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Monday, 12 October 2009

How governments screw shareholders

The biggest argument against government ownership of companies is that governments bring baggage with them and they do things that don't necessarily fit with the best economic choices. Take for example the sale by Citigroup to Occidental of Phibro, announced last Friday. The sale was agreed at around net book value.

That meant essentially that despite that pre-tax profits at Phibro have averaged $371 million for each of the last 5 years, and $200 million over the last 12 years, the fact that the company has been profitable in every year in the last 12 and in 80% of all quarterly periods in that time - good going for a trading company - all of that was disregarded in the price and the company was sold for the net value of its assets consist of cash, marketable securities and readily saleable commodity positions less borrowings or around $250 million.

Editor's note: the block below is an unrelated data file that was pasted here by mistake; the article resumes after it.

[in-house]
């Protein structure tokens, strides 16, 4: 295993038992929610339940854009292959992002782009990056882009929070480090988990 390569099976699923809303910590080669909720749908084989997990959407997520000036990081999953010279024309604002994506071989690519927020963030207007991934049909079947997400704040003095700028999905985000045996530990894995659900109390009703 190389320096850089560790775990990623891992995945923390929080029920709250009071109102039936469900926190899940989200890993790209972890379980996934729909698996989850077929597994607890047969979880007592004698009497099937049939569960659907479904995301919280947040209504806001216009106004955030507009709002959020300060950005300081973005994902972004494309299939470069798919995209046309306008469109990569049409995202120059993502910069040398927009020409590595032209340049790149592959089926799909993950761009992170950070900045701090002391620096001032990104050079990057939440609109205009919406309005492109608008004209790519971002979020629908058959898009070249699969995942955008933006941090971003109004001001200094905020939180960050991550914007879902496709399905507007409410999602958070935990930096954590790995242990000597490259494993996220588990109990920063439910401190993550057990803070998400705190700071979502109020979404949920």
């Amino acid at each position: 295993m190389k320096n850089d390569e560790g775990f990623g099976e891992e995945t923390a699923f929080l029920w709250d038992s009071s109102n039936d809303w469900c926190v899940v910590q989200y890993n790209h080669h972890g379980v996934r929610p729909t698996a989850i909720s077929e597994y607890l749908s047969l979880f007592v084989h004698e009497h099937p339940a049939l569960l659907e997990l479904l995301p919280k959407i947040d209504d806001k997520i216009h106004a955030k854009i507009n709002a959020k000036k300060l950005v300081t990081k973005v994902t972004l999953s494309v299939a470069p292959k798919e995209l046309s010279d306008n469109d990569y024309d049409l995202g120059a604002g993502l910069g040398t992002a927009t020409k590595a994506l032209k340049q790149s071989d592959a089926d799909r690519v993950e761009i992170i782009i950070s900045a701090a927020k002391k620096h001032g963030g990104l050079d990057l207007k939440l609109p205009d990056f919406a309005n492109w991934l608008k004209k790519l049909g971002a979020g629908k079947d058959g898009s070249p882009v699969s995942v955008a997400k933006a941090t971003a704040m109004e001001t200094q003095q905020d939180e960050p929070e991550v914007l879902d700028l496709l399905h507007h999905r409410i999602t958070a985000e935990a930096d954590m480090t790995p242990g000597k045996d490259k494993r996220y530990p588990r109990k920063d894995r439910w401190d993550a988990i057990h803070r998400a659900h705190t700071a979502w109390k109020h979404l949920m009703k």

Why such a giveaway? Because the company had a contract with Andrew Hall, CEO, that would pay him up to $100 million a year. Remember that the profit record was after CEO pay and bonuses. But that doesn't matter to a government that owns a large part of Citigroup, which is why the directors were happy to sell for such a low price without a risk of shareholder suits.

Of course the one person who could have paid a higher price would have been Andrew Hall, but if having a $100m a year employee on the government payroll was bad, the only thing that could have been worse would have been a $350m a year director/shareholder in a government MBO.

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